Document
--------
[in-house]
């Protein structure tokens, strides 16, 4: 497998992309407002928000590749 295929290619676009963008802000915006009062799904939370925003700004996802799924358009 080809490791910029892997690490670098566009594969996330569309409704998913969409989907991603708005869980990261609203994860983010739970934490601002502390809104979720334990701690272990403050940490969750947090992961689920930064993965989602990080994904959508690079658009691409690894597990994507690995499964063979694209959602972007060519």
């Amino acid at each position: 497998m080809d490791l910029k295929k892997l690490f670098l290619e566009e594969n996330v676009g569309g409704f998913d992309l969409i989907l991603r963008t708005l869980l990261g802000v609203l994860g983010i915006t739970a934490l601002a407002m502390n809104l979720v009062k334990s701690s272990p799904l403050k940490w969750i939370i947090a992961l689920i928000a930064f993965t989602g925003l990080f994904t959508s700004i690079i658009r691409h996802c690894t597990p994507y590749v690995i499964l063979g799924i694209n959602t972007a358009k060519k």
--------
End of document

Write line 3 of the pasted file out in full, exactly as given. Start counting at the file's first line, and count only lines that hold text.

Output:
């Amino acid at each position: 497998m080809d490791l910029k295929k892997l690490f670098l290619e566009e594969n996330v676009g569309g409704f998913d992309l969409i989907l991603r963008t708005l869980l990261g802000v609203l994860g983010i915006t739970a934490l601002a407002m502390n809104l979720v009062k334990s701690s272990p799904l403050k940490w969750i939370i947090a992961l689920i928000a930064f993965t989602g925003l990080f994904t959508s700004i690079i658009r691409h996802c690894t597990p994507y590749v690995i499964l063979g799924i694209n959602t972007a358009k060519k």